A Mexican police officer wants to be bribed with homosexual oral sex. People graphically describe their sexual and biological issues. A visual joke is made about masturbation. References are made to anal sex, sex education, menstrual cycles and vibrators. Brad carves an ice sculpture showing a whale and a man in what seems to be an affectionate embrace. Someone draws a picture of a penis. We see girls in bikinis.
After a spider bites Kenny on his scrotum, he drops his trousers for both his new family and the camera, revealing a swollen testicle and other parts of his anatomy. (Casey later posts video of the event on YouTube where it goes viral.) Kenny accidentally pushes his face into Rose's breasts. But when a carnival guy tries to get fresh with Casey, her new family rescues her.
David smacks someone in the face with a huge wrench and is, in turn, hit himself. The RV the "family" drives hits a person, smashes a sports car and careens off an embankment.
Several people are threatened with guns. David's beaten and kicked by thugs and threatened with a knife. A drug henchman gets beaten up too. Border guards clobber a man carrying a marijuana joint and shoot at Mexicans trying to enter the United States. Kenny and Rose both hit people in the face—in one case drawing blood.
David lands hard on a dumpster lid. Kenny's thrown out of a wheelchair. Brad's killer whale chomps down on another fish (leaving a bloody wake). Someone's hand is broken in a fight. Rose sprays a drug lord's face with hot steam. A joking reference is made to suicide.
Crude or Profane Language
More than 110 f-words and 30 s-words. Jesus' name is abused four times (once with an f-word), and God's is misused more than 30, merged at least eight times with "d‑‑n." We hear "a‑‑," "b‑‑ch," "d‑‑n," "h‑‑‑" and "d‑‑k," too. Obscene hand gestures are made five or six times.
Drug and Alcohol Content
We see David carrying his small stash of "merchandise" in a duffel bag (different pot products often given vulgar names). He visits a huge Mexican marijuana warehouse, and hundreds of kilos are packed in the Millers' RV, filling every spare nook and cranny.
One drug brick falls out of a compartment above the passenger seat, and Rose quickly wraps it in a blanket. When that little bundle is mistaken for a baby, Rose begins cradling it, calling it LeBron and trying to keep up with yet another lie for a good chunk of the film. At one point she tosses her little loaf into the road, where it's run over (to the horror of onlookers).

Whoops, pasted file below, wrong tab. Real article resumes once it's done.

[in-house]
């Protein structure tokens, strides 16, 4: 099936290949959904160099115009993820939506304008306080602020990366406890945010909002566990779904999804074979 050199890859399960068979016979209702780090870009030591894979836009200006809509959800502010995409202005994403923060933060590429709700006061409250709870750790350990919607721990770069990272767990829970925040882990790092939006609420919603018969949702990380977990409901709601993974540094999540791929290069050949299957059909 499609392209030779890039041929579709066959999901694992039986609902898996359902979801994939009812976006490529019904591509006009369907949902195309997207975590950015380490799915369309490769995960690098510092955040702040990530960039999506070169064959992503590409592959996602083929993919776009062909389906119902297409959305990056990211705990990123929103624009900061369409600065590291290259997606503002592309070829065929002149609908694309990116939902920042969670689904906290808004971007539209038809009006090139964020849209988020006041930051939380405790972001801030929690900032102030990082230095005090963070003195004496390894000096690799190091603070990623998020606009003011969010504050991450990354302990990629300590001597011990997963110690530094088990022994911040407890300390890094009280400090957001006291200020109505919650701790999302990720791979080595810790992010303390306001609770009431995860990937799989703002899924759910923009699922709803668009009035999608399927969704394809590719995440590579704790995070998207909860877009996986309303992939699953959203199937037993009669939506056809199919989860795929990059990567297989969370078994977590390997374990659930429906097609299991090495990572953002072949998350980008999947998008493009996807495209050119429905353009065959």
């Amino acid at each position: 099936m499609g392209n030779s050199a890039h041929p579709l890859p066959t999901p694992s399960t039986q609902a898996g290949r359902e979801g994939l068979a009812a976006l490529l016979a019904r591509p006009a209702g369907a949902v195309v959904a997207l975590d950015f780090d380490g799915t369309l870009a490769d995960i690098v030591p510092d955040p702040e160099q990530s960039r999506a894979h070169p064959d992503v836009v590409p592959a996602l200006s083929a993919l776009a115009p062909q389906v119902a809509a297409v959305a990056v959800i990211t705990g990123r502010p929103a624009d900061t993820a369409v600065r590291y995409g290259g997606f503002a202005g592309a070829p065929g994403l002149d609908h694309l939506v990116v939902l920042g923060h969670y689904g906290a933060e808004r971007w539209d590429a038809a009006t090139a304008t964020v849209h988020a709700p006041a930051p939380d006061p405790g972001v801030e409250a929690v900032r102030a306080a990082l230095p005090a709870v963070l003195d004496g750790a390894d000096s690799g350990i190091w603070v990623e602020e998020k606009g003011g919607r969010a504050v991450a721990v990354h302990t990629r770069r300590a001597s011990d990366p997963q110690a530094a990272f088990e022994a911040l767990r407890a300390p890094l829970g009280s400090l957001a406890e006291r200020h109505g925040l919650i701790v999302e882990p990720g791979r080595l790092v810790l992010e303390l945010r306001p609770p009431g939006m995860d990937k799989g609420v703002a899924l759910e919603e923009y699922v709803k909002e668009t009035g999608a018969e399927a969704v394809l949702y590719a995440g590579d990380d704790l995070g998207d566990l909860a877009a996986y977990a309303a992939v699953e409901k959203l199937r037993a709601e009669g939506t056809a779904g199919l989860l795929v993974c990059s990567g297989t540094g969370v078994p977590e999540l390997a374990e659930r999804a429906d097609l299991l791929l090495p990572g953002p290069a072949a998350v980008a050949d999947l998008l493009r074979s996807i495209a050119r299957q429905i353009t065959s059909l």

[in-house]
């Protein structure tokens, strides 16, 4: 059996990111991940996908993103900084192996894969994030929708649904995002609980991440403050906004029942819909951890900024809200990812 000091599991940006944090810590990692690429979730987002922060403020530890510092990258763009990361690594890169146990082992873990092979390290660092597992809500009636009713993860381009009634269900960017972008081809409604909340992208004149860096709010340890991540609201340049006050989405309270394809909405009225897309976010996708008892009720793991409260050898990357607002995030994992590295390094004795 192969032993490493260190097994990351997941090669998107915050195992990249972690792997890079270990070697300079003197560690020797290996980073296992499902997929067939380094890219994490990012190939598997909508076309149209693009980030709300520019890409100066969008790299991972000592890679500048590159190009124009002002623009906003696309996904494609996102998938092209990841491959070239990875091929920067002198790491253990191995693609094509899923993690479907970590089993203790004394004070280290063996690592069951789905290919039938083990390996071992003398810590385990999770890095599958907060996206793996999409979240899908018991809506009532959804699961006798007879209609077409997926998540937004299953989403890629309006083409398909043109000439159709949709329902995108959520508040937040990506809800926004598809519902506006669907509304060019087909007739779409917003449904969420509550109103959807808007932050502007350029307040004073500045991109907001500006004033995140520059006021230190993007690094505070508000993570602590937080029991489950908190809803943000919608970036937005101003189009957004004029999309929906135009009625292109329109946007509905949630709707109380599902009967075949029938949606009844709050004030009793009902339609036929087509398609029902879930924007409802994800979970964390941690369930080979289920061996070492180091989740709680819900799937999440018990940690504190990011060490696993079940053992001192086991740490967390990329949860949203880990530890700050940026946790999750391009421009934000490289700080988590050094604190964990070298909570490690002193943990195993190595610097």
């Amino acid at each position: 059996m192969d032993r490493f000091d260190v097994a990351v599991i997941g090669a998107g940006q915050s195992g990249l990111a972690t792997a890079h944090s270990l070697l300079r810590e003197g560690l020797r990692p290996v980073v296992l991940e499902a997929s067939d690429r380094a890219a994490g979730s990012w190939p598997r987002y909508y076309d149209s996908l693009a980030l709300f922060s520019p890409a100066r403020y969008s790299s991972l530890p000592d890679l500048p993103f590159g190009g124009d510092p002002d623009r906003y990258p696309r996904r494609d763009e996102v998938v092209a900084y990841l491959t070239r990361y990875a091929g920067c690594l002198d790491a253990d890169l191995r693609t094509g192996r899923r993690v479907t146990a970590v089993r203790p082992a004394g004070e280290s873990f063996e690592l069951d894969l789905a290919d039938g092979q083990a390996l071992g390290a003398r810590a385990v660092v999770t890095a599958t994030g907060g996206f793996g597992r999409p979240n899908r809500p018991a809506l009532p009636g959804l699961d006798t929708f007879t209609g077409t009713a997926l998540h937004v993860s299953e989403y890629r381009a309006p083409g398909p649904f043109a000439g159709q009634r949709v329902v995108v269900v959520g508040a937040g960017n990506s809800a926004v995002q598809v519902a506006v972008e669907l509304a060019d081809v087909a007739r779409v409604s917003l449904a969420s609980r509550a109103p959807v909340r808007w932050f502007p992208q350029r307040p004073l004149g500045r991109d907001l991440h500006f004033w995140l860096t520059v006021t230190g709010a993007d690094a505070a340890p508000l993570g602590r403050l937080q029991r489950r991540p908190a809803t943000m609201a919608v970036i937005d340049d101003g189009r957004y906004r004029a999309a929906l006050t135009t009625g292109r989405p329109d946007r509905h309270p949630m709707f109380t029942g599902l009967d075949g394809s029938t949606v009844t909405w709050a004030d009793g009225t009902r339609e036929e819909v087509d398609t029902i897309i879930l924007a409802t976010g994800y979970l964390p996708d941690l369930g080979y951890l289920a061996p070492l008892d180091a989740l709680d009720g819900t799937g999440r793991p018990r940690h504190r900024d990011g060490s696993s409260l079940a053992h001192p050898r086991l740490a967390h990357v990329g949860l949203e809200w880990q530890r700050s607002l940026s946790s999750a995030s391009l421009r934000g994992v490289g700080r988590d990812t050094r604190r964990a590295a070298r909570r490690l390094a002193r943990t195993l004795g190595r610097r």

We see David sell and sometimes give away marijuana, and we learn that Rose's boyfriend once borrowed some from him. Later, it appears that marijuana is growing in the Millers' garden. But despite all these piles of pot, we never see anyone smoke the stuff.
Drug dealers do smoke cigars and cigarettes and drink cocktails.
What is life? What're we here to do, anyway?
We're the Millers, in its own silly and salacious way, asks this provocative question. In the midst of all the sex and drugs and 100 f-words, it wants us to ponder the meaning of family, of connection and of life itself.
I was joking, of course, in my introduction when I said that David was livin' the dream. But only half so. Because for a growing number of people, it would seem, David's life may indeed look appealing. Some of us long to live a life that is unanswerable to anyone—free of responsibility, free of any real care. And if life does get to be a downer, well, David carries a temporary cure right there in his bag.
To some extent, all four "Millers" are living this sort of life. Runaway Casey subsists on the streets. Rose has a job (of sorts) but seems to lack any real connection to anyone. Kenny puts on a brave face about having the apartment to himself after his mother leaves him.
They live in freedom, more or less. And yet we see that all, underneath, are deeply unhappy. Turns out, they don't need freedom, they need connection, they need the cords and bonds that tie us to one another. These bonds always come with responsibility, of course. When we form relationships with people, we'll be asked to be there for them when it's not convenient, to do things for them we might not want to do. We're called to sacrifice for one another. And as this movie rolls on down its dusty, grimy road, we see something a little amazing—countercultural even. We see that it's those bonds and sacrifices that make life worth living.
That positivity, when it comes to family and connection and meaning, is a nice nugget to find in We're the Millers.
But while its heart may be in the right place, the rest of this flick's body is rolling around in the proverbial gutter, wallowing in sex and profanity and drugs. While David, Rose and their new "kids" have found a sense of meaning at the end of the journey, the film itself seems to have stayed lost in the wilderness. It wanders on, looking for joy in all the wrong places—forgetting that its own characters have already found what they needed.